The Avidyne CMax chart display is pretty good in that in shows your position on the actual chart (circled in red), but accessing a chart requires a strange sequence of button pushes. And navigating back out of the chart display is equally convoluted.



The G1000's NACO chart display is similar to the electronic charts provided on the Cirrus' Avidyne, but these charts aren't a substitute for paper charts. The G1000 provides a soft key (circled in red on the lower right side of the MFD) that makes it very easy to display these charts from the map view and then quickly return to the map view, but there are several disadvantages. The NACO charts don't show your current position on the approach chart like the CMax displays do. When you display a NACO chart on the G1000, the moving map display goes away as does your terrain awareness and the TIS traffic display. Some of this information can still be displayed in the inset map on the PFD, but that inset map is pretty small.




One of the coolest features of the new G1000 is it's ability, when coupled to the KAP 140 autopilot, to automatically fly course reversal and holding pattern entries. For this to work, the holding pattern must be part of a defined procedure: The G1000 doesn't allow you to specify your own holding pattern like the older GNS480 does. Here is a sequence of photos of the G1000 and KAP 140 autopilot flying the SCK ILS RWY 29R by proceeding direct to the SC LOM, flying a teardrop entry, and finally getting established on the localizer.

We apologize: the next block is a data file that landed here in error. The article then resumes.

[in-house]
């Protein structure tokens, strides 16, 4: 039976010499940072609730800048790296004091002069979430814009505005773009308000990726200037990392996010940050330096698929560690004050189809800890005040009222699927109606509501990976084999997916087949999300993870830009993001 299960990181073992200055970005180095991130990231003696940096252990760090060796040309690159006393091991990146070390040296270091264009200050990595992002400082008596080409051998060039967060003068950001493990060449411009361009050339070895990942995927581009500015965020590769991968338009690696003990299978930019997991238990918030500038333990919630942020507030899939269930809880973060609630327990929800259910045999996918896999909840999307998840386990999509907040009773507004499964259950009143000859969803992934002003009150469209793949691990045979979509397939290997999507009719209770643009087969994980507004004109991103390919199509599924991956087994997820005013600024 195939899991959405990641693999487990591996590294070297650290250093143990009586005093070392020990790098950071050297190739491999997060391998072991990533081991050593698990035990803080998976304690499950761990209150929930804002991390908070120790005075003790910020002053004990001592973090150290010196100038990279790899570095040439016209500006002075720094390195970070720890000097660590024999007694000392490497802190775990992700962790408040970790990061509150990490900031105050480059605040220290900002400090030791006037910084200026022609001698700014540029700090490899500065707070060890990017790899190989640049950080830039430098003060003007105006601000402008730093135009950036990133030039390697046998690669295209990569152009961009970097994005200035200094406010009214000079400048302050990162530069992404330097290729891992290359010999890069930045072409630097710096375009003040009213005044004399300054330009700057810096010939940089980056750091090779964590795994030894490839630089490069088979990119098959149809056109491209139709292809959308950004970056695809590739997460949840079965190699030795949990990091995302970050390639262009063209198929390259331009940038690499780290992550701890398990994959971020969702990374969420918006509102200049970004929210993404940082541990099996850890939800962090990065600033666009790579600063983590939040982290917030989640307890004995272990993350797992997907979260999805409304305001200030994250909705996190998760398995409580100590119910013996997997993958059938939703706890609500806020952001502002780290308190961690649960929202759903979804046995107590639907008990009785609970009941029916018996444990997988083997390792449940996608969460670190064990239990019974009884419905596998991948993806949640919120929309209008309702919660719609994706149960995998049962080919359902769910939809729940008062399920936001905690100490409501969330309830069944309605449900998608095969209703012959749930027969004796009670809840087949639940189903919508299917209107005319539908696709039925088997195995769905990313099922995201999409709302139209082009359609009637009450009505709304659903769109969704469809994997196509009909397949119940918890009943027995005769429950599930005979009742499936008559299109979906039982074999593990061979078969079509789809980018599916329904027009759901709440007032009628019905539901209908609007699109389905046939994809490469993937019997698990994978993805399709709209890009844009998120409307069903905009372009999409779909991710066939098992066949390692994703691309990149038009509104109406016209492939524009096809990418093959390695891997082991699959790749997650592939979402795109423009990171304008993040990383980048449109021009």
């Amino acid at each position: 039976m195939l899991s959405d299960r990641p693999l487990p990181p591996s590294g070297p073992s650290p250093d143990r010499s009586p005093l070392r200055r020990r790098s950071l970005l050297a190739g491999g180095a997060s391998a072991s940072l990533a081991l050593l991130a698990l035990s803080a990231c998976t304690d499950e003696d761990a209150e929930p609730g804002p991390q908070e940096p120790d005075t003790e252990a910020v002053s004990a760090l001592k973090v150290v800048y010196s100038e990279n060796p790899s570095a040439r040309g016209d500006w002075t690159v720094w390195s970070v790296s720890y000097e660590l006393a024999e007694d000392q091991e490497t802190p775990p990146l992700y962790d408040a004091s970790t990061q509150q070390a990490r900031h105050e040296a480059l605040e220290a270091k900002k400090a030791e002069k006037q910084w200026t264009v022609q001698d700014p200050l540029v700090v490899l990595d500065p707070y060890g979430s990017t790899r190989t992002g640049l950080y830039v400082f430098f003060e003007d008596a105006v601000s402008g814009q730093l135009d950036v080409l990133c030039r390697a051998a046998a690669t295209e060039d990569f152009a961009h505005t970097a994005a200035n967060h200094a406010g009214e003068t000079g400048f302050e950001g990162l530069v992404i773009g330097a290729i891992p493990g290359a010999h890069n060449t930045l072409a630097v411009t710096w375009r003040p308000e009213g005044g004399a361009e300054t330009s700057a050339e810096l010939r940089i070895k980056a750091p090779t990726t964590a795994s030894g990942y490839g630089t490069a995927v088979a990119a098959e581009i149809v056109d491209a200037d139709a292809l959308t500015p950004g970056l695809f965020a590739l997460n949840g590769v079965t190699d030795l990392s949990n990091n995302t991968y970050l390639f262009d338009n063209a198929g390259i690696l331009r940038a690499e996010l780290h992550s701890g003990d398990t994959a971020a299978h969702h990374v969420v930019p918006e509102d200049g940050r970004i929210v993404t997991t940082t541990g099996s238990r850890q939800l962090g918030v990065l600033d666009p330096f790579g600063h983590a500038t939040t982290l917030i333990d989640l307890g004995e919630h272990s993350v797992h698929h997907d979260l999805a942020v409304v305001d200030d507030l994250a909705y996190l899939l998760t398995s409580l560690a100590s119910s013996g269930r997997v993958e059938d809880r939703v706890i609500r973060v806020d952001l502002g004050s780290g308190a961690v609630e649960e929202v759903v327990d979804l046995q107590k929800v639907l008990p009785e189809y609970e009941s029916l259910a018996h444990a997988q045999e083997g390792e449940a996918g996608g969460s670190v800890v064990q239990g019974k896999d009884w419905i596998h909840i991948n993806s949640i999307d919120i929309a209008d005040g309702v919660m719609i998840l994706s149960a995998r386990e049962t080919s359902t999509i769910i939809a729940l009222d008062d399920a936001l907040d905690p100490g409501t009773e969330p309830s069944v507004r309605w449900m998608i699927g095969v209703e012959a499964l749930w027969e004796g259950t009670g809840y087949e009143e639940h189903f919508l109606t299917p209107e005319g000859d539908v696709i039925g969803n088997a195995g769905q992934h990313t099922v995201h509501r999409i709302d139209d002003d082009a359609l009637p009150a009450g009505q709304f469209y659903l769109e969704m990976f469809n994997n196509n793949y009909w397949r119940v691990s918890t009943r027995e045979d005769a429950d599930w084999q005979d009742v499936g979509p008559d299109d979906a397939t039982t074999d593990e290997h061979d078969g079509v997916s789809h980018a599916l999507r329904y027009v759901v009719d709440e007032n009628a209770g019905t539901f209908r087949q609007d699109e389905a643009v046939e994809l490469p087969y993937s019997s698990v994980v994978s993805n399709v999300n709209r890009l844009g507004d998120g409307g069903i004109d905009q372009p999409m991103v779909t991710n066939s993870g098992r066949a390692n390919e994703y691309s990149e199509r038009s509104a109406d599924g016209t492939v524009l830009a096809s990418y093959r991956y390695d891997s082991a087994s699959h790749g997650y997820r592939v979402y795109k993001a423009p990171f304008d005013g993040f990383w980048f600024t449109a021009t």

If you are flying a GPS or RNAV approach, the G1000 and KAP 140 should automatically fly the course reversal and get you established on the intermediate approach course. You'll have to initiate the descent using the autopilot and I still have not discovered why the KAP 140 will not fly a GPS glide path.

If you're flying a localizer, ILS, or VOR approach, there's a catch. Anytime the nav source is changed when the KAP 140 is engaged in NAV mode, the autopilot will automatically switch from NAV mode to ROL mode (wings level). If you load, say, an ILS approach the G1000 will automatically switch the navigation source from GPS to the VOR/LOC receiver prior to the final approach fix causing the KAP 140 to go into ROL mode. The only indication that the autopilot is no longer tracking a NAV source is the NAV annunciator on the KAP 140 will flash to prompt you to reselect NAV (or approach) mode. The ROL annunciation will display, too, but the autopilot's display is not really in the pilot's primary field of view and there is no aural warning to get your attention. If you don't manually select NAV mode again on the KAP 140, the autopilot will not track the newly selected nav source and you could find yourself flying off course in short order. The new Garmin autopilot may handle the change of nav source without a problem, but did I mention that it is not available on the Cessna 172? I think I did ...